Other notable historical museums in the region include the Dayton Aviation Heritage National Historical Park, which commemorates the lives and achievements of the Wright brothers and Paul Laurence Dunbar, a famous African-American poet and novelist. The Wright brothers' famous Wright Flyer III aircraft is housed in a museum at Carillon Historical Park.

Dayton is also home to America’s Packard Museum, which contains many restored historical Packard vehicles.

SunWatch Indian Village/Archaeological Park, a partially reconstructed 12th-century prehistoric American Indian village, is located on the south end of Dayton.

The Boonshoft Museum of Discovery is a children’s science museum.

Health Care

Several Dayton area hospitals consistently earn top national ranking and recognition, including the U.S. News & World Reports list of “America's Best Hospitals” as well as many of HealthGrades top ratings. The largest area hospitals are Miami Valley Hospital and Kettering Medical Center.

In 2011, Dayton was rated number 3 of the top 50 cities in the United States by HealthGrades for excellence in health care and fourth best in the nation for emergency medicine care. In 2013, HealthGrades ranked the Dayton region number one in the nation for the lowest hospital mortality rate.

Higher Education

The Dayton area is home to two major universities: the University of Dayton and Wright State University, which houses the well-known Boonshoft School of Medicine. Dayton is also home to Sinclair Community College, acclaimed as one of the country's best community colleges.

History

Dayton was founded on April 1, 1796, by 12 settlers known as “The Thompson Party” who traveled from Cincinnati up the Great Miami River. In 1797, Daniel C. Cooper laid out Mad River Road, the first overland connection between Cincinnati and Dayton. Ohio was admitted into the Union in 1803, and the city of Dayton was incorporated in 1805. The city was named after Jonathon Dayton, a captain in the Revolutionary War who signed the U.S. Constitution and owned a significant amount of land in the area.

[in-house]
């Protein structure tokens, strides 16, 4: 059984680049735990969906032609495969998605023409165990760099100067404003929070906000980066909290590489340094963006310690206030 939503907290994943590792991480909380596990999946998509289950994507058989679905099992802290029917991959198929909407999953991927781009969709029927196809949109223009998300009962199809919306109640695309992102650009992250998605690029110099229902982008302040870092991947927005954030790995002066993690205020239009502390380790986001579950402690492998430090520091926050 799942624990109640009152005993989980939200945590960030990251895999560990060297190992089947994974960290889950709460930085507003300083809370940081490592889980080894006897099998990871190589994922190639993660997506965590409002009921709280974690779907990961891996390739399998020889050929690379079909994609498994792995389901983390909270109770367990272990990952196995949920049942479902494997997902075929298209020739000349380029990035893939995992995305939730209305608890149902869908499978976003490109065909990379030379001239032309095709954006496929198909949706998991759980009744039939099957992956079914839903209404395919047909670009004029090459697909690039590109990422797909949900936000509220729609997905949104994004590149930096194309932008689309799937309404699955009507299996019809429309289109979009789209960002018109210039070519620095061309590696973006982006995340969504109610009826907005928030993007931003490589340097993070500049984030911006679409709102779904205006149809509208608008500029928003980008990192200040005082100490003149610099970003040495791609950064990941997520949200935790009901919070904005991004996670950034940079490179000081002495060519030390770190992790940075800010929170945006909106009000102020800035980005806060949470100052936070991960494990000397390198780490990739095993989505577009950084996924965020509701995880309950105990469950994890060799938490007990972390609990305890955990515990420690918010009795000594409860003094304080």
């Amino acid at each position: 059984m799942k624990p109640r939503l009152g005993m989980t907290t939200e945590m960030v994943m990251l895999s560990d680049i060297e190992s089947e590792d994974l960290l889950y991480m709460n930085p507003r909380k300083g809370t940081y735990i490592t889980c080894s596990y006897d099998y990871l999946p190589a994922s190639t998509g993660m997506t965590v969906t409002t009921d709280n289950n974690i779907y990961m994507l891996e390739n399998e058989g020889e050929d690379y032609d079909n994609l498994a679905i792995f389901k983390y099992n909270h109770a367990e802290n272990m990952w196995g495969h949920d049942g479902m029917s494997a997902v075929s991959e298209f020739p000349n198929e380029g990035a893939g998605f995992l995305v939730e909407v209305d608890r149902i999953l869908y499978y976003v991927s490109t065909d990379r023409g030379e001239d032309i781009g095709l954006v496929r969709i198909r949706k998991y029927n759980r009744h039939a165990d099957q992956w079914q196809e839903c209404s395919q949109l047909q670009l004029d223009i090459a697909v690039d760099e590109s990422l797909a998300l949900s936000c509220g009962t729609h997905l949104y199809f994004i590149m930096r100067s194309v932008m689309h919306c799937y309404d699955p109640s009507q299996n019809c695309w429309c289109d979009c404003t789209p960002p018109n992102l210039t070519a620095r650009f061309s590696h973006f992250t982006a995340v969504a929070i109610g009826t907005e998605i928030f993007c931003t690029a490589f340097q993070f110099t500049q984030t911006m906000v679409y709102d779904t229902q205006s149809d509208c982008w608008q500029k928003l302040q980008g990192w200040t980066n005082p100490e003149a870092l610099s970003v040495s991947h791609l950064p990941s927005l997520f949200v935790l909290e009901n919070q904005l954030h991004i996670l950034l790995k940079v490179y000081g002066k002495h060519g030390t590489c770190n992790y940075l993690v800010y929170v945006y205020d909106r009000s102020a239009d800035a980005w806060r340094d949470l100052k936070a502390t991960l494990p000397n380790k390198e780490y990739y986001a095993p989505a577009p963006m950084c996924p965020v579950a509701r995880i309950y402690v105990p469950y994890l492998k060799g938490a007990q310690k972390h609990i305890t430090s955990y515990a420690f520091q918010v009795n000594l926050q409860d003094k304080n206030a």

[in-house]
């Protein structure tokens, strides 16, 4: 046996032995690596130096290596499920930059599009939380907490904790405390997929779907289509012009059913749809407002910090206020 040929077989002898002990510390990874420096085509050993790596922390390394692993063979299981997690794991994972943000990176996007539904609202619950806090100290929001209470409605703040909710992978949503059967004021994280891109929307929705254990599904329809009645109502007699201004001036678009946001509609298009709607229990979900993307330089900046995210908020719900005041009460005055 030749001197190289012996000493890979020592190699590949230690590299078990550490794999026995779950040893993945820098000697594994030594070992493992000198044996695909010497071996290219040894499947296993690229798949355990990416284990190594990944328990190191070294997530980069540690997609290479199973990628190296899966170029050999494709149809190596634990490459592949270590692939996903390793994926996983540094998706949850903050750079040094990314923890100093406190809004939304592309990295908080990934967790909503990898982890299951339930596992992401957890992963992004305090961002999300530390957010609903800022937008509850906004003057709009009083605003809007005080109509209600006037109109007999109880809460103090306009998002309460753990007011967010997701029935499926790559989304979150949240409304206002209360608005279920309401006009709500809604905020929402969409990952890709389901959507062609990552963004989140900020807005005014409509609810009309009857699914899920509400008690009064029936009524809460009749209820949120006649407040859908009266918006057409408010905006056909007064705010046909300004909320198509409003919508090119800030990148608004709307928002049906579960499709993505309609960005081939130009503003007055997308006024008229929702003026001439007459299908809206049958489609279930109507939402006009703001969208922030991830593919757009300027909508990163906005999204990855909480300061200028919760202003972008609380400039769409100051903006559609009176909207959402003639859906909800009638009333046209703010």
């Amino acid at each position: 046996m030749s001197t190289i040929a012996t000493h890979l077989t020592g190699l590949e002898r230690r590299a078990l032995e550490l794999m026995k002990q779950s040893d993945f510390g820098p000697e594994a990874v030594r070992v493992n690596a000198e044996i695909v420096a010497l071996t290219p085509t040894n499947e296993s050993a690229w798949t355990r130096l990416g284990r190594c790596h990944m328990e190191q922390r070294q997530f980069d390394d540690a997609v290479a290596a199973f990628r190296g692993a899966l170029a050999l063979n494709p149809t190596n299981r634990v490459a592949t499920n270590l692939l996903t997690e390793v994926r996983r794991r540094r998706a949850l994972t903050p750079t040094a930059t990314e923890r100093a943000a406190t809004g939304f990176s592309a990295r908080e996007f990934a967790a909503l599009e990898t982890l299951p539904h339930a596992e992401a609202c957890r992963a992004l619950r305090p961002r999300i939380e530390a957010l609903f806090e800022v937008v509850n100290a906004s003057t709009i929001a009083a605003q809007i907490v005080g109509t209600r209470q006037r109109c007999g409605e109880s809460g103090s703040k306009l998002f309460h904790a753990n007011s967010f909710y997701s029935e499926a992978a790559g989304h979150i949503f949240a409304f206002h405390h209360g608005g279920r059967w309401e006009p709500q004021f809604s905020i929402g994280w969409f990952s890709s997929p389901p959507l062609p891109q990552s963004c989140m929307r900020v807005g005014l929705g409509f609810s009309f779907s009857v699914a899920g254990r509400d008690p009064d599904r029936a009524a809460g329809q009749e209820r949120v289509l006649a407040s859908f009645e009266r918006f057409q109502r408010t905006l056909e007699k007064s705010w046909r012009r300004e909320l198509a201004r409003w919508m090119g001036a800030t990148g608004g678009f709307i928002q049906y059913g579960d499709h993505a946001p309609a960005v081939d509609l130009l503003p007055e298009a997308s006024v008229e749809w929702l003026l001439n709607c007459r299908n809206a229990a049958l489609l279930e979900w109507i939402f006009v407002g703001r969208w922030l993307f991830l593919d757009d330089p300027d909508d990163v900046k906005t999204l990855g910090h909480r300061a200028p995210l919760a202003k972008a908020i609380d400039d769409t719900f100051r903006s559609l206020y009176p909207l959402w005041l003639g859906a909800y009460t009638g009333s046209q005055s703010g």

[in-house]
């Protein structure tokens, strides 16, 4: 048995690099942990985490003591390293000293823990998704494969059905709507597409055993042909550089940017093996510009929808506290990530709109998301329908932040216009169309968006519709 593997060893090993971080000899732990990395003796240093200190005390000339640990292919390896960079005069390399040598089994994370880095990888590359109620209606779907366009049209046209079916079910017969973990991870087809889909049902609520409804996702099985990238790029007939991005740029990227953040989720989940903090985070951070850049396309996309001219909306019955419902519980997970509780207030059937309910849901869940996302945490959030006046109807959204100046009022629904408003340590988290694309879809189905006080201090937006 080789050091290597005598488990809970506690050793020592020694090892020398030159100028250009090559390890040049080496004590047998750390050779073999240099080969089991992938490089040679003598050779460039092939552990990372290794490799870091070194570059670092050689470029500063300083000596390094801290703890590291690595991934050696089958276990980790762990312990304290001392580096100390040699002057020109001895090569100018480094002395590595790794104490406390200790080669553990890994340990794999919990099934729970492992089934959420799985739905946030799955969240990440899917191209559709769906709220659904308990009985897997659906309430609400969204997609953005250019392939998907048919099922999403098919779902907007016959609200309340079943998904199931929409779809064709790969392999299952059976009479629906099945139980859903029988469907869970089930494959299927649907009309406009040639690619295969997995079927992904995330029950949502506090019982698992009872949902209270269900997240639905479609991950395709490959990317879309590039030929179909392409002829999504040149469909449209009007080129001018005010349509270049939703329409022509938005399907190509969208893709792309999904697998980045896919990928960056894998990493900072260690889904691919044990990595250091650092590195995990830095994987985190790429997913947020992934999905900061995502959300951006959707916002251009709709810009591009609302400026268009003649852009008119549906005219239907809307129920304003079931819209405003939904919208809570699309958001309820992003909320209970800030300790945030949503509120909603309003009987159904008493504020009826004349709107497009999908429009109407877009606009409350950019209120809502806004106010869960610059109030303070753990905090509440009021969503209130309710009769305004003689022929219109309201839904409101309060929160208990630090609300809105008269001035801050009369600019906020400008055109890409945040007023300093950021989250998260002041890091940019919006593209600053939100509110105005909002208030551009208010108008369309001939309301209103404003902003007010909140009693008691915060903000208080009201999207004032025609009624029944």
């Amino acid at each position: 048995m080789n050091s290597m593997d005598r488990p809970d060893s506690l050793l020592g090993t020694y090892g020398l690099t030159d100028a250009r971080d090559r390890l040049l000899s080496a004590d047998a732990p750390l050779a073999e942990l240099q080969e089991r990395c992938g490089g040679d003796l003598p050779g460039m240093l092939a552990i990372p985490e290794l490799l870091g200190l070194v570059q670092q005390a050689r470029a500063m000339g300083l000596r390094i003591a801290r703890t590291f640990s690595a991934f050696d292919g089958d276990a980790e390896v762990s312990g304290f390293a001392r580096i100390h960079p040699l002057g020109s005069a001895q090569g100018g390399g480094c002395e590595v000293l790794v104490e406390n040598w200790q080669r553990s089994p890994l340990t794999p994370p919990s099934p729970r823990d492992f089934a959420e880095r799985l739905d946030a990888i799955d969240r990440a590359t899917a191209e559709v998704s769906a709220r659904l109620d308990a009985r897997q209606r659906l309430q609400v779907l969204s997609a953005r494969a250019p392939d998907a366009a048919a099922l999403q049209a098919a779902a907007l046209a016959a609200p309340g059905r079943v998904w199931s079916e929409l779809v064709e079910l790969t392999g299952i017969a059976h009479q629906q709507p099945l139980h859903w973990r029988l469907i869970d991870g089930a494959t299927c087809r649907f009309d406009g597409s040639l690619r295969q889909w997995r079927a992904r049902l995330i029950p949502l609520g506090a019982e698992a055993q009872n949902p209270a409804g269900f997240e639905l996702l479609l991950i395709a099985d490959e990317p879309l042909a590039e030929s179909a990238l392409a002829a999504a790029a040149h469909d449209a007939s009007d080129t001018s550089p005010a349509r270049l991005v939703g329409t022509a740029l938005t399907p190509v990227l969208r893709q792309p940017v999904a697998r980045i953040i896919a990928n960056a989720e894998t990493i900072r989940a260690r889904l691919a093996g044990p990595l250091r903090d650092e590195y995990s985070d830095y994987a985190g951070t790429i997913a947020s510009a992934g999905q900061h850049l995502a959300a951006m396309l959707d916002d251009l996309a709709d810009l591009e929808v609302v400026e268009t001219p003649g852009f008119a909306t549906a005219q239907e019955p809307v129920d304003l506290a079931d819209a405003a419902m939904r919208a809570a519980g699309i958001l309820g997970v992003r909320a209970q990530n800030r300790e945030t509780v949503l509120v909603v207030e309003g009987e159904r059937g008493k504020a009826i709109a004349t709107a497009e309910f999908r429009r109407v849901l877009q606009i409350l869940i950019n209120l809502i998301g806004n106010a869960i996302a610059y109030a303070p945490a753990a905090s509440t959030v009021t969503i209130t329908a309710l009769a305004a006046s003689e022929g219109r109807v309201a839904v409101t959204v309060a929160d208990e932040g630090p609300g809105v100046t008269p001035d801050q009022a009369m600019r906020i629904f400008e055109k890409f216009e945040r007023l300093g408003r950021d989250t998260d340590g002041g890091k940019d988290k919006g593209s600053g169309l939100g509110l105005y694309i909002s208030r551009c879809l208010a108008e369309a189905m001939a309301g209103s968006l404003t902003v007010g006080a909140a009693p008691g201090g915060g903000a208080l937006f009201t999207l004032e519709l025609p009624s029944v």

Dayton has been the home of many patents and inventions since the 1870s. The Wright brothers, inventors of the airplane, and Charles F. Kettering, world-renowned for his numerous inventions, hailed from Dayton. The city was also home to James Ritty and his cash register patents, which ultimately formed the National Cash Register Company, and Arthur E. Morgan’s “hydraulic jump,” a flood prevention mechanism that helped pioneer modern-day hydraulic engineering.

A catastrophic flood in March 1913, known as the Great Dayton Flood, led to the creation of the Miami Conservancy District, a series of dams and hydraulic jumps installed around Dayton.

Unlike many Midwestern cities its age, Dayton has very broad and straight downtown streets that improved access to the downtown even after the automobile became popular. The main reason for the broad streets was that Dayton was a marketing and shipping center from its beginning: streets were broad to enable wagons drawn by teams of three to four pairs of oxen to turn around. In addition, some of today's streets were once barge canals flanked by draw-paths.

A courthouse building was built in downtown Dayton in 1888 to supplement Dayton's original neoclassical courthouse, which still stands. This second, “new” courthouse has since been replaced with new facilities as well as a park. The Old Court House has been a favored political campaign stop. On September 17, 1859, future president Abraham Lincoln delivered an address on the building's steps. Eight other presidents have visited the courthouse, either as presidents or during presidential campaigns: Andrew Johnson, James Garfield, John F. Kennedy, Lyndon B. Johnson, Richard Nixon, Gerald Ford, Ronald Reagan, and Bill Clinton.